That is, H and Hgbo are the hardness of the nanocrystalline material and the grain boundary, respectively, and Kco is a material parameter that reflects the measure of the hardening effect of grain cores on the grain boundary matrix. It follows that the larger the atomic diameter, the larger the effective grain boundary thickness. As suggested by Rajagopalan et al [ 41 ], the inherent variations in grain sizes in nanocrystalline materials should be taken into account in exploring their plastic deformation.

hall petch relationship hardness

We consider the grain size distribution which follows a log-normal function. Hall wrote three papers which appeared in volume 64 of the Proceedings of the Physical Society. In his third paper, Hall [7] showed that the length of slip bands or crack lengths correspond to grain sizes and thus a relationship could be established between the two.

hall petch relationship hardness

Hall concentrated on the yielding properties of mild steels. Based on his experimental work carried out in —, N. Petch of the University of LeedsEngland published a paper in independent from Hall's. Petch's paper [8] concentrated more on brittle fracture.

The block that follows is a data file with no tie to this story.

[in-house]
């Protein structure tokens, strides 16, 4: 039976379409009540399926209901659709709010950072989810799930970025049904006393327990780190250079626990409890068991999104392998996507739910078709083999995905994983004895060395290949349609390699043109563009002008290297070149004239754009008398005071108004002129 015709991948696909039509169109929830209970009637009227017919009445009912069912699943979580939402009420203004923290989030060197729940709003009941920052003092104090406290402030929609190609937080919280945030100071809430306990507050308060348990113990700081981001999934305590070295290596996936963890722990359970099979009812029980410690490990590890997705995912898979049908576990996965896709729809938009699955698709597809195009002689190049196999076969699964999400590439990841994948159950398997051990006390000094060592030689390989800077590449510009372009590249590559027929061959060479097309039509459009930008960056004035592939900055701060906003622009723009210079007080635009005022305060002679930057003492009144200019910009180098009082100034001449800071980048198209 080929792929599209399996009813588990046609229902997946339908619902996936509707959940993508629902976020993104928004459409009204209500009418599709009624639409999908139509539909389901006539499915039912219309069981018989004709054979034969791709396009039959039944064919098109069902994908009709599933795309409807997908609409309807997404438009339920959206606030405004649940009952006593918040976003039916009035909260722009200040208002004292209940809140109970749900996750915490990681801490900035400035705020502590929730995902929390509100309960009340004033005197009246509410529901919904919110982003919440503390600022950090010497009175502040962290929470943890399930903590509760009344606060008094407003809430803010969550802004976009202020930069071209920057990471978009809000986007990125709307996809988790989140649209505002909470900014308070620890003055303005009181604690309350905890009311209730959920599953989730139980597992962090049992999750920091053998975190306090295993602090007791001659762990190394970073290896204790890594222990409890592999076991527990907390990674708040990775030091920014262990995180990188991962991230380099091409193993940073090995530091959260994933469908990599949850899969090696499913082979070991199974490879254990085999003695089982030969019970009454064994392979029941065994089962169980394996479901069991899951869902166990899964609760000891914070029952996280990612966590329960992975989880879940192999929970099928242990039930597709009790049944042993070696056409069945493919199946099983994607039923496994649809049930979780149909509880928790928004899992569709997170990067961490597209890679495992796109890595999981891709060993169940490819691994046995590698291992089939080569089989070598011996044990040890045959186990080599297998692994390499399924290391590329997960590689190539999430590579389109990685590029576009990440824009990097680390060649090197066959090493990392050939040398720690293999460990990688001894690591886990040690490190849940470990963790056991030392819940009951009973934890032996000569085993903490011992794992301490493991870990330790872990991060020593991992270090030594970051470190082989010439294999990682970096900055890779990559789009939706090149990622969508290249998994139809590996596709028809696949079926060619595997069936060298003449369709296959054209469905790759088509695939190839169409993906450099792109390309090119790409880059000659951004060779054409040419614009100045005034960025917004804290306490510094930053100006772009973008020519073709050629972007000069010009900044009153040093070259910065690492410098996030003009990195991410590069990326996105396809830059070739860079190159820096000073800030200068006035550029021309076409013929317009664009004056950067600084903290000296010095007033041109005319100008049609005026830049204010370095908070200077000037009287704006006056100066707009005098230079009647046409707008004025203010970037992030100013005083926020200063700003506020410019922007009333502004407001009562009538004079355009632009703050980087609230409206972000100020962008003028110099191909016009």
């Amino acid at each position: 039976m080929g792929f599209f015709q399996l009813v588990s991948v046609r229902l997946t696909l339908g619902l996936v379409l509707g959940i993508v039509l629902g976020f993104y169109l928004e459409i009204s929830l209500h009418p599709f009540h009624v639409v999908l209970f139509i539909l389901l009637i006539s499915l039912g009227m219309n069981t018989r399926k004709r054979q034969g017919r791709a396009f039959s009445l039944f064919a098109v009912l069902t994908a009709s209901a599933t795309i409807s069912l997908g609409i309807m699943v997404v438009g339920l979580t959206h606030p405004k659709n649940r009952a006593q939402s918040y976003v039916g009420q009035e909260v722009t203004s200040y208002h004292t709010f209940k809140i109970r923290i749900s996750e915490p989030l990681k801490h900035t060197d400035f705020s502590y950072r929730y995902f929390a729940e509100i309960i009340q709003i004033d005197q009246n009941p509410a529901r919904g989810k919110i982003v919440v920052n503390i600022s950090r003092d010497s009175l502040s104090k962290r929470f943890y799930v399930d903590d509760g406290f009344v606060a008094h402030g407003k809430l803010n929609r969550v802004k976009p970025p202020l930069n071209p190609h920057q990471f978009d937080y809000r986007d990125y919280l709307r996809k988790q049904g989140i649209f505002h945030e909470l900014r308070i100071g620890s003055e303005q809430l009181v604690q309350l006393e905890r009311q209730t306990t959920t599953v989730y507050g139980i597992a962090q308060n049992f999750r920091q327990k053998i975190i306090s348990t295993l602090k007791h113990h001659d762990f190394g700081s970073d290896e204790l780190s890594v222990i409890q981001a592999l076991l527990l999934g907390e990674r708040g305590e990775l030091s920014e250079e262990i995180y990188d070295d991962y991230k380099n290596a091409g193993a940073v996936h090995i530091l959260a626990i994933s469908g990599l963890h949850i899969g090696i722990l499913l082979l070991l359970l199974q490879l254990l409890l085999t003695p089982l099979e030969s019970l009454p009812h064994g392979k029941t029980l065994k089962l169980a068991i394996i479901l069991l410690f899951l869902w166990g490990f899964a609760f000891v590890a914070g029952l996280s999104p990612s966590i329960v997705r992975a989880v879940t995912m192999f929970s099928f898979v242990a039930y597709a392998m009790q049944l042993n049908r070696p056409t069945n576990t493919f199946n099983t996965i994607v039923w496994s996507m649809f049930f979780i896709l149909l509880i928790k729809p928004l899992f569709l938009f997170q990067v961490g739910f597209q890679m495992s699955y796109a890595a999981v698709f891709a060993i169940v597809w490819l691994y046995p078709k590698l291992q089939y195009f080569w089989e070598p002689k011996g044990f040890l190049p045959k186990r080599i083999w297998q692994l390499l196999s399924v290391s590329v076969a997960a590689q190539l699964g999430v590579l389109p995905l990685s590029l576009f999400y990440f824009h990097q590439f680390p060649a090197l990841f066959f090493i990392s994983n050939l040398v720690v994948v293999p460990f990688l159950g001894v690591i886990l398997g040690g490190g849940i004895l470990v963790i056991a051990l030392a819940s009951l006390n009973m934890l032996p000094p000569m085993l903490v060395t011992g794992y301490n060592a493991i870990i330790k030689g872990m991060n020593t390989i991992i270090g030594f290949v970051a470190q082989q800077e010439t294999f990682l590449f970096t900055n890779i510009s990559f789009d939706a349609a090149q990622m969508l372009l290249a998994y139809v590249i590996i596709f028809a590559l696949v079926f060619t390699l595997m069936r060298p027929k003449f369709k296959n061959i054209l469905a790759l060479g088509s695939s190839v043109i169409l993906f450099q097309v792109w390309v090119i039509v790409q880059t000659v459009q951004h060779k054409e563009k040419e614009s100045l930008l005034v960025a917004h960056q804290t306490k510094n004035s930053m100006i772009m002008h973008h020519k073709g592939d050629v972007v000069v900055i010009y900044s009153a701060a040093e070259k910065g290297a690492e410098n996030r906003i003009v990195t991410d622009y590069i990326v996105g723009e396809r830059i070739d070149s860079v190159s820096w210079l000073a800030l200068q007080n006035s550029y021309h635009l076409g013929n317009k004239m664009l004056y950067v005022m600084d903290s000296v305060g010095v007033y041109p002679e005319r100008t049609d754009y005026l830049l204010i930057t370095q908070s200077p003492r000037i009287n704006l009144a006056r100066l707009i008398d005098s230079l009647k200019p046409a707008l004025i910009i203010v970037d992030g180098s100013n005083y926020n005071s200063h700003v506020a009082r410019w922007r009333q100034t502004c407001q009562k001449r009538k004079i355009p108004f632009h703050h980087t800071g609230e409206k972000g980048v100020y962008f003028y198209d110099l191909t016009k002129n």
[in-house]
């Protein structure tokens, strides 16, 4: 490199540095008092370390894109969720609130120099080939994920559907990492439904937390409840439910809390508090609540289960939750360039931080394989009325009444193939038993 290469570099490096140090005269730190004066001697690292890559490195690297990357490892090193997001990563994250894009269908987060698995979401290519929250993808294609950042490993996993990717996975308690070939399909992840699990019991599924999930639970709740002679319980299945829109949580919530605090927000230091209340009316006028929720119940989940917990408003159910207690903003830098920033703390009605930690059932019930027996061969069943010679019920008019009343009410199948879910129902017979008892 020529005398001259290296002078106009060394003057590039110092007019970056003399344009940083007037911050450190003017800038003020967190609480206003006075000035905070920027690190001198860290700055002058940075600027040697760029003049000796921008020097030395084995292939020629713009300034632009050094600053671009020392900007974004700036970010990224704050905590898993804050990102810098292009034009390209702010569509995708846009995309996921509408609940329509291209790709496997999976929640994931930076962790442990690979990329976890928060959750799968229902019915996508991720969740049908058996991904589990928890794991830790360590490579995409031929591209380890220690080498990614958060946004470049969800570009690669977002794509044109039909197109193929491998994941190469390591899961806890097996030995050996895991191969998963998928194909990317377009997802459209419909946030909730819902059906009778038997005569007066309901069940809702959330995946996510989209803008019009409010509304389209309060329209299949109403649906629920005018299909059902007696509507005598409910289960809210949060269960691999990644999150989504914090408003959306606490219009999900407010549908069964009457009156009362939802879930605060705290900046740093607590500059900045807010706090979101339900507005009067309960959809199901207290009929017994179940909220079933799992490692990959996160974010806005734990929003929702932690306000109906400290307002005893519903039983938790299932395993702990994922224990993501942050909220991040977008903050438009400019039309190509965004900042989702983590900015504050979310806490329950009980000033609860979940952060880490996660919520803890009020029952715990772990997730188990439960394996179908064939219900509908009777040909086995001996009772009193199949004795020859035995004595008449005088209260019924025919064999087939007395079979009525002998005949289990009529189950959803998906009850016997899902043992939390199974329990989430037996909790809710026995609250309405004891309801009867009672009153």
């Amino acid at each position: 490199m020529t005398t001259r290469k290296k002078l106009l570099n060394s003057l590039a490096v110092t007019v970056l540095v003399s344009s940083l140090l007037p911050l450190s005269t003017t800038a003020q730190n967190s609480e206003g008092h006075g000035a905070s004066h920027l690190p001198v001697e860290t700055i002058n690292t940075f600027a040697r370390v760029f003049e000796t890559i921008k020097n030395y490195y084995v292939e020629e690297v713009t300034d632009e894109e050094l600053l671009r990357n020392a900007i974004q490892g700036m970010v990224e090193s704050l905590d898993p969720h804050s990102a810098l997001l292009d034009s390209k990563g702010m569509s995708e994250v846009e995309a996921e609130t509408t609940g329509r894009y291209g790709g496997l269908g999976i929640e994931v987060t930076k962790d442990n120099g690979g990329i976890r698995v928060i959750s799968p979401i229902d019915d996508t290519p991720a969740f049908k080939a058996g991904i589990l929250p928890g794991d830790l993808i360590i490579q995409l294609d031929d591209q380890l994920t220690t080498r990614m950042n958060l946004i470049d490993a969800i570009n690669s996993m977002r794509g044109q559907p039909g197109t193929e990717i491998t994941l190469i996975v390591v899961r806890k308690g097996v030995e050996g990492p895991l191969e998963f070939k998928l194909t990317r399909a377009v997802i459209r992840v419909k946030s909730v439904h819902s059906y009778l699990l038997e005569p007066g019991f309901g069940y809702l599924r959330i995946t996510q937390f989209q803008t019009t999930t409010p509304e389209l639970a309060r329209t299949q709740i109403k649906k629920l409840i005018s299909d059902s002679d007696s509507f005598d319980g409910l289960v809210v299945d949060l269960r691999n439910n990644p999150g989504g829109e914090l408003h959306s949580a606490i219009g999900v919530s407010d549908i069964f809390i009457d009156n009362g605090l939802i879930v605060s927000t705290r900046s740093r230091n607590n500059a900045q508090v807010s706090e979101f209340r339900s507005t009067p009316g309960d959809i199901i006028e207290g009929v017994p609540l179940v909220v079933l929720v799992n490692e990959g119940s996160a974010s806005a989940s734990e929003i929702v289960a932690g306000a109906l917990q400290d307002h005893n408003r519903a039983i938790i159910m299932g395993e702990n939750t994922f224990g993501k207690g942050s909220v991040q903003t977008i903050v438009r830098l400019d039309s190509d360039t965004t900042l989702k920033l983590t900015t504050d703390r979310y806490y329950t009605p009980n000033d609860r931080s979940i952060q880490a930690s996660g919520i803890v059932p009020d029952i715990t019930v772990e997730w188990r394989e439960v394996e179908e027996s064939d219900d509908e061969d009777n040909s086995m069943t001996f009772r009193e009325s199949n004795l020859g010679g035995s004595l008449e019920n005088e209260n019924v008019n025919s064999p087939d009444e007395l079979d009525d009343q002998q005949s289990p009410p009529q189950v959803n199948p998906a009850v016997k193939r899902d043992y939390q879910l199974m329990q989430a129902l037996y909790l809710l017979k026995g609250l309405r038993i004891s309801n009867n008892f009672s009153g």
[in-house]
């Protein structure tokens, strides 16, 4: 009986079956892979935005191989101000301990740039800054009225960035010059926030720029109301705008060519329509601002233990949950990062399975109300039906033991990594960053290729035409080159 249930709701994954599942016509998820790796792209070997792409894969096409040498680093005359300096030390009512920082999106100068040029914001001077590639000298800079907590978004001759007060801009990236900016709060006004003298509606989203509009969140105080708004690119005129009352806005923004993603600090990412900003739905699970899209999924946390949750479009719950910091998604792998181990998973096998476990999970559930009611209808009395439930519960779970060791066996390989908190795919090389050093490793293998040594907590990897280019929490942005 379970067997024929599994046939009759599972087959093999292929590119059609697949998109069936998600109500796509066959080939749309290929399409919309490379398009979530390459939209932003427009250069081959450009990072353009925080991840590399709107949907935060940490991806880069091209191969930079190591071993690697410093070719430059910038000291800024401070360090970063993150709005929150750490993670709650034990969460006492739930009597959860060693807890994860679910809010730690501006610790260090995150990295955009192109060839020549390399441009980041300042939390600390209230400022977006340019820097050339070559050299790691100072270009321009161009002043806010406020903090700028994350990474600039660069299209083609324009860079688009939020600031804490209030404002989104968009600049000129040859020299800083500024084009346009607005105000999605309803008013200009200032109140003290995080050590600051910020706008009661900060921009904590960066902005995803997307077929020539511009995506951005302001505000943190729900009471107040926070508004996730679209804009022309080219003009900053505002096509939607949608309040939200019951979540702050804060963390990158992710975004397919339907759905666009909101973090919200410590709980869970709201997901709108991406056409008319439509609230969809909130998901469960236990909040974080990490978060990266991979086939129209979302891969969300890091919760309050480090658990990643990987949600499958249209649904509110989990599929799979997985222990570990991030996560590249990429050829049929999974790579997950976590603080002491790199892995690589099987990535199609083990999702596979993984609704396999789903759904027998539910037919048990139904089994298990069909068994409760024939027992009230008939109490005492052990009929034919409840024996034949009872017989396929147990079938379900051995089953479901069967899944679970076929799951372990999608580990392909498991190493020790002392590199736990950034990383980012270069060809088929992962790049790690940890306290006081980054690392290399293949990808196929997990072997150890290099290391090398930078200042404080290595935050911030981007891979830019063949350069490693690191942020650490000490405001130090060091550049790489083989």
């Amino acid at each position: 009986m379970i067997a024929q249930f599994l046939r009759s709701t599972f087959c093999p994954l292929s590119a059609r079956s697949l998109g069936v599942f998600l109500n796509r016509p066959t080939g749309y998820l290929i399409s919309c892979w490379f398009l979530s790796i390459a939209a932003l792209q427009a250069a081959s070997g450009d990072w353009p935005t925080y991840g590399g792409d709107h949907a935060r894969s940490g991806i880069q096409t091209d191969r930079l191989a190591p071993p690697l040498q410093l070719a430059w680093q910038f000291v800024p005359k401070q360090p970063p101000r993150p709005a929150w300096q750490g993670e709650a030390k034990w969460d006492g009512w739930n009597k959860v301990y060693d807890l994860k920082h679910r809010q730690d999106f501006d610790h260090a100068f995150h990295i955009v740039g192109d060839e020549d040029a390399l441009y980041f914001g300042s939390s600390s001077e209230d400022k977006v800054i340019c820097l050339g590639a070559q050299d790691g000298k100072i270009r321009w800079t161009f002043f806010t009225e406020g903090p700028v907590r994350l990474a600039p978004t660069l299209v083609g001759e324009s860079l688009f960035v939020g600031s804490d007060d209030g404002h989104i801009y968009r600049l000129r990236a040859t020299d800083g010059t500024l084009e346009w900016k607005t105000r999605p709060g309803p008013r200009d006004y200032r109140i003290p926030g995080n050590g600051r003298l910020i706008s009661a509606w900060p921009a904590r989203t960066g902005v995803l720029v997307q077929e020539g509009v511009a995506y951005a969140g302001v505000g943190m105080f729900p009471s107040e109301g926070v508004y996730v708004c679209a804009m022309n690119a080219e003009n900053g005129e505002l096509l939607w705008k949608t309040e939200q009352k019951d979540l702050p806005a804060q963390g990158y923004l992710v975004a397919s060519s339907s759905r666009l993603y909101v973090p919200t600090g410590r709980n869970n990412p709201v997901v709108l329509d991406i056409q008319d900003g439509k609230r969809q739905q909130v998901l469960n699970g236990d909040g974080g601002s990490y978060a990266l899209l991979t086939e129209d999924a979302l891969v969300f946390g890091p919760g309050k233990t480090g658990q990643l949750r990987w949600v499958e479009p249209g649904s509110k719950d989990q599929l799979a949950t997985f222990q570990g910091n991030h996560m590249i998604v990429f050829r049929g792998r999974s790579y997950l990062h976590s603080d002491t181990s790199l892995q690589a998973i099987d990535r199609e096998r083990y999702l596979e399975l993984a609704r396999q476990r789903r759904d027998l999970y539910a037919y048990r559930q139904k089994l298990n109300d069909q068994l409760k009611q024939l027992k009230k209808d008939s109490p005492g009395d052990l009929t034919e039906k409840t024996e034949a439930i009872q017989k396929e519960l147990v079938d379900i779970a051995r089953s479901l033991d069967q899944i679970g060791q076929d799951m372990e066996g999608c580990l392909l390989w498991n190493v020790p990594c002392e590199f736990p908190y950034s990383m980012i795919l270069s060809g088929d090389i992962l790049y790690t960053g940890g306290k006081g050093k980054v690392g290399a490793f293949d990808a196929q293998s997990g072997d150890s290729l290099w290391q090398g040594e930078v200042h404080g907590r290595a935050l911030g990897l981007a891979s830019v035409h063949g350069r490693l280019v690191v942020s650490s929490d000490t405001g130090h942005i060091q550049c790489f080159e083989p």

By measuring the variation in cleavage strength with respect to ferritic grain size at very low temperatures, Petch found a relationship exact to that of Hall's.

Modeling the dependence of strength on grain sizes in nanocrystalline materials

Thus this important relationship is named after both Hall and Petch. Reverse or inverse Hall—Petch relation[ edit ] The Hall—Petch relation predicts that as the grain size decreases the yield strength increases. The Hall—Petch relation was experimentally found to be an effective model for materials with grain sizes ranging from 1 millimeter to 1 micrometer. Consequently, it was believed that if average grain size could be decreased even further to the nanometer length scale the yield strength would increase as well.

A number of different mechanisms have been proposed for this relation. As suggested by Carlton et al. Once grain sizes drop below the equilibrium distance between dislocations, though, this relationship should no longer be valid.

hall petch relationship hardness